Link to Original Source
Link to Original Source
No, you want a nightmare? Imagine you had to write one app that compiled and worked on an Android, iPhone, windows phone, and blackberry. Then you're dealing with the headaches of a web developer.
Renter's insurance. I wish I had that before the first robbery.
I chained my computer and my TV to the radiator. The chain is actually very well hidden, so it doesn't look too awful. The chain on my computer goes in through a PCI slot to a giant padlock, so if they wanted my computer they'd have to either tear apart the case, cut the lock, or take apart my computer piece by piece. The chain is pretty darn thick... I couldn't cut it with bolt cutters and it took about 5 minutes to get through with a grinder.
I put a protector over my door lock, and bars over my back windows where the break-in happened. Lexane is nice, but it looked like glass. It doesn't deter people from trying to break in, it just stops them once they try. And when it's fastened to a crappy wooden windowframe, the frame just gets torn out. The bars are attached directly to the brick
Oh, and I got a dog.
I also tell my neighbors when I'm leaving because they noticed my back door was open and my window was smashed for 36 hours before telling my landlord about it.
I wrote a home security system using VB.net and PHP. The VB application runs on my home computer, and has a camera that looks down my hall. If it detects motion, it takes a picture, posts it online to my PHP script, which sends a text message to my phone with a link to the image. Then, the VB application plays a really loud alarm sound.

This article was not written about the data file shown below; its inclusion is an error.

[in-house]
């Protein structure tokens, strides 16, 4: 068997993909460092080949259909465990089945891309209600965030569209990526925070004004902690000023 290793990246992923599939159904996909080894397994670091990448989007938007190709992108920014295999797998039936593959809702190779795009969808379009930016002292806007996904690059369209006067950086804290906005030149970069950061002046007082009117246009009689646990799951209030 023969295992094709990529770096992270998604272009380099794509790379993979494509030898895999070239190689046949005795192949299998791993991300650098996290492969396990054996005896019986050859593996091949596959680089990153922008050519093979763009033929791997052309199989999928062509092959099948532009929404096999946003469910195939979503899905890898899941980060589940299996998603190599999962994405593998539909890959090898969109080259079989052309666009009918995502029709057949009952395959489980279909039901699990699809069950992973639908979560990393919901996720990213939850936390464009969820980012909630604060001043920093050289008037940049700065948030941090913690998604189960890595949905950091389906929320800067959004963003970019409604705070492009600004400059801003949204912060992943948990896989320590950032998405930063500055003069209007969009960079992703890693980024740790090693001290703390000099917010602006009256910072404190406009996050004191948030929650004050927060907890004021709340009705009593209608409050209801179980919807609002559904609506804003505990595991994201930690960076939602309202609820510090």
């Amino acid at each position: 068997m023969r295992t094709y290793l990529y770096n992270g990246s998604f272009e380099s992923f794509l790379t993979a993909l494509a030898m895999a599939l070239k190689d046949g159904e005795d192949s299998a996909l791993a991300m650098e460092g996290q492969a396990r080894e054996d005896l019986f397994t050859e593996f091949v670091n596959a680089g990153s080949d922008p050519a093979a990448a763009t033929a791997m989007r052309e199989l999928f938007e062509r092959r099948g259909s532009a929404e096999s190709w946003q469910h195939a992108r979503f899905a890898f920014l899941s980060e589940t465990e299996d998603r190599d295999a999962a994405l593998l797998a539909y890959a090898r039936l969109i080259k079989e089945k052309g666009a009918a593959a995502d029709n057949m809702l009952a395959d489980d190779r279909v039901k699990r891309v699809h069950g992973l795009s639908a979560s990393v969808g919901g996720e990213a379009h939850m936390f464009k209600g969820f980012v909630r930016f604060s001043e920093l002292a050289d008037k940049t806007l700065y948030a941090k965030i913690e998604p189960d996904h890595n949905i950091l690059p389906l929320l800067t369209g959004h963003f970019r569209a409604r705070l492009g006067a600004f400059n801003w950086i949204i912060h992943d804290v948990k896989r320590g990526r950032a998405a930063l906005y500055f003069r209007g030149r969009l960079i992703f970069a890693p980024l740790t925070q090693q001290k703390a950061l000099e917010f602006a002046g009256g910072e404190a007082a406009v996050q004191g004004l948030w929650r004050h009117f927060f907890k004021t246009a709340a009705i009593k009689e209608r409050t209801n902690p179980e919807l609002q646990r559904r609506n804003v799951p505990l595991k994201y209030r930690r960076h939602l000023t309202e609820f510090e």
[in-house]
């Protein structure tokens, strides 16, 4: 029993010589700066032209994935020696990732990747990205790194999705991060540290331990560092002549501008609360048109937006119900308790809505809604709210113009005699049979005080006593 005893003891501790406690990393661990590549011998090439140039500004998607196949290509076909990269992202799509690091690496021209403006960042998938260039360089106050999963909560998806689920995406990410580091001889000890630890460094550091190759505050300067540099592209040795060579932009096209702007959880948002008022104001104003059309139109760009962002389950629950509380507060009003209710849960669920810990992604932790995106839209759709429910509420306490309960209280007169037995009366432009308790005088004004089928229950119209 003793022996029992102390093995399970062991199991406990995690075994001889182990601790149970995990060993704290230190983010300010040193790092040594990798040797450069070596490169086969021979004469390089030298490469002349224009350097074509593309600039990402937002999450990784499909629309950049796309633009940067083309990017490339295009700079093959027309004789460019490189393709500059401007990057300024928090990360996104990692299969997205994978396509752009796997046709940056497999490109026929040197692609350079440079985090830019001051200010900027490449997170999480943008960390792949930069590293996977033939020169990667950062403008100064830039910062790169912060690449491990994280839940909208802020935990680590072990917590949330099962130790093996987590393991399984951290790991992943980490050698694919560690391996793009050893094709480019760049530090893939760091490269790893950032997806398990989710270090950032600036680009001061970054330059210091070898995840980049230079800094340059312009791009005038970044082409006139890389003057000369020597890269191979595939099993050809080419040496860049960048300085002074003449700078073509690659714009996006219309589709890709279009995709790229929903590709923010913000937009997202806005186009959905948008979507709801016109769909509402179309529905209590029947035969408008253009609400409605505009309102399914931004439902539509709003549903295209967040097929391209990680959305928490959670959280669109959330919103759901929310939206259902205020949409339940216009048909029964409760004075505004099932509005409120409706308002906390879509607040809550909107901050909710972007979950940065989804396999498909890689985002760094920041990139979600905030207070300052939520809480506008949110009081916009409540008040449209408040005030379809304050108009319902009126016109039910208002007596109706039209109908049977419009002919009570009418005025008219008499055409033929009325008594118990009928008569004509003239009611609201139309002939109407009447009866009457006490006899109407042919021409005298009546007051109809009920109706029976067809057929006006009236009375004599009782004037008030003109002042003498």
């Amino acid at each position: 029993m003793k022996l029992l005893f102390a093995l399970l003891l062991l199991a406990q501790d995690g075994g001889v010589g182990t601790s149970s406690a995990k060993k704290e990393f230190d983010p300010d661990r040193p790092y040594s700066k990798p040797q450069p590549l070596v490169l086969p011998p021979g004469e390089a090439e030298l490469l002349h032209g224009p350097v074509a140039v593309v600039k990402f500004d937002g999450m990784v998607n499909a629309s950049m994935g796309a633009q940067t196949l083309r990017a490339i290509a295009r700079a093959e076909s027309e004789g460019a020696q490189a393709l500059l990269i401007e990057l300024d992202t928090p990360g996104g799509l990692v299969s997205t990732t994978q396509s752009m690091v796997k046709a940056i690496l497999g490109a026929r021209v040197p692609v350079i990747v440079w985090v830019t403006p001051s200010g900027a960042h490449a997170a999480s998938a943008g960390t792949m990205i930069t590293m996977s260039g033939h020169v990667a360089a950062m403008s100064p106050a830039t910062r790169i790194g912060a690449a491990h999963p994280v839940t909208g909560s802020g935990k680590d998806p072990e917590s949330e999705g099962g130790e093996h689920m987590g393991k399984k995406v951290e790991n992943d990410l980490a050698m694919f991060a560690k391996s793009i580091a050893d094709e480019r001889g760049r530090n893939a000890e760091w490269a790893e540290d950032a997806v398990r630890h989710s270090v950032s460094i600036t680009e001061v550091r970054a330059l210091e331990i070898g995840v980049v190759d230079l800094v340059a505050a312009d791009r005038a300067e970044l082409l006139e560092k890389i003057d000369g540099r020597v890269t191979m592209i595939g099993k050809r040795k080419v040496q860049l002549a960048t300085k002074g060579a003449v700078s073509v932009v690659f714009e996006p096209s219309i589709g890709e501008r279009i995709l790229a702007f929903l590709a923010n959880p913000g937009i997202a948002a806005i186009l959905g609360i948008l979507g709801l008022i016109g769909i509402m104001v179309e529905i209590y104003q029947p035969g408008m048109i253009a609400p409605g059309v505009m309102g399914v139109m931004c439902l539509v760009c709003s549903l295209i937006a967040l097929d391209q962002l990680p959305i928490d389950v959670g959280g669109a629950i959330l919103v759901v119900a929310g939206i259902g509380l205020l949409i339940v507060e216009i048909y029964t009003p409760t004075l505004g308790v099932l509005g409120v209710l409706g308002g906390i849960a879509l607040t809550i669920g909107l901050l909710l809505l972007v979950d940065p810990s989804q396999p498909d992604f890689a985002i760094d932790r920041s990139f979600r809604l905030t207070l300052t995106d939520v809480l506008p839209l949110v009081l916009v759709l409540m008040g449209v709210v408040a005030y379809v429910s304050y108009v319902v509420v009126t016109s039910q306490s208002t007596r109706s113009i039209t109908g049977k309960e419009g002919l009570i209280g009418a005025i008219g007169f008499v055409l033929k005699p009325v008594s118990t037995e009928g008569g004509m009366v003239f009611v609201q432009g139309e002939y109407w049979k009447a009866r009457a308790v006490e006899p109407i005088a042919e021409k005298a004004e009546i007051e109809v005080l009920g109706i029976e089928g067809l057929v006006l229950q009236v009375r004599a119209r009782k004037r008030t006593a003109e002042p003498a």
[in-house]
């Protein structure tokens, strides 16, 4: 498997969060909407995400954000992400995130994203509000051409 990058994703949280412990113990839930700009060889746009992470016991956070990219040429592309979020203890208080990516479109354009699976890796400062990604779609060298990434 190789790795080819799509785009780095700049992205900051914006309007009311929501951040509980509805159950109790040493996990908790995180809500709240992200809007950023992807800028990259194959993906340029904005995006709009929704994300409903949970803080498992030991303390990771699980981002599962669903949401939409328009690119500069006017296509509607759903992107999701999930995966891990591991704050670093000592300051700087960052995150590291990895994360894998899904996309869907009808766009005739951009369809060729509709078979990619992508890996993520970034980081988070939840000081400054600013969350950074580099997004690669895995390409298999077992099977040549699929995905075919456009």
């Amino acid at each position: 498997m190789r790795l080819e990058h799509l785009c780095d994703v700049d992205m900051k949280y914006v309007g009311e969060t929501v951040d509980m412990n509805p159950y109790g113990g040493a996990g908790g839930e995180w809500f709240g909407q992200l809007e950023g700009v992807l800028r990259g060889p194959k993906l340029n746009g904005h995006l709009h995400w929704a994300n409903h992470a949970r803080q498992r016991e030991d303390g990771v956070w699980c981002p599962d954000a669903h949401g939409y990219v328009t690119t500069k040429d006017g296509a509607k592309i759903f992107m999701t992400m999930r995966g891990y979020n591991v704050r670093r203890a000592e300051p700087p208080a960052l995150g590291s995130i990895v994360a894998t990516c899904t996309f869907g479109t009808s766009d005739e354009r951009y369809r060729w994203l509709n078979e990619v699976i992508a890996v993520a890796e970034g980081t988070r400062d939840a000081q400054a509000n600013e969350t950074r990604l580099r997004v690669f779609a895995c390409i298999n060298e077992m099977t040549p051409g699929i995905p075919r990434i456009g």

If you're interested in using my system for yourself, send my username a gmail and I'll hook you up with a download. I warn you, though, it's fairly customized for me and might not work on your computer.
This story is sensationalist as heck.
Of COURSE there's a lot of information in those coupons. Each one is unique. Therefore, each one can be tracked back to the user who received it. We have access to any information they've sent in (most common is name, age, and zip code, in addition to their phone and carrier, and their phone model if they went through a mobile website). What we don't do is sell data or phone numbers. Nor do we do reverse lookups or spamming. Stores can save any information they want about their users, such as what they've bought, or their number of 'loyalty points' and stuff like that. A SOAP request can pull down that information to their cash registers, and the cashier can update and add new information.
It's very similar to when the cashiers ask you for your phone number. The difference is that with coupons or rewards systems, people have an incentive to actually provide the info.
This problem is often exacerbated by games like Fallout 3, in which bethesda felt the need to perma-bind numpad 7 (strafe left for us southpaws) to the 'Stop the game and open windows live' command. Is there no money in making a mirror version for those of us with a recessive gene or two?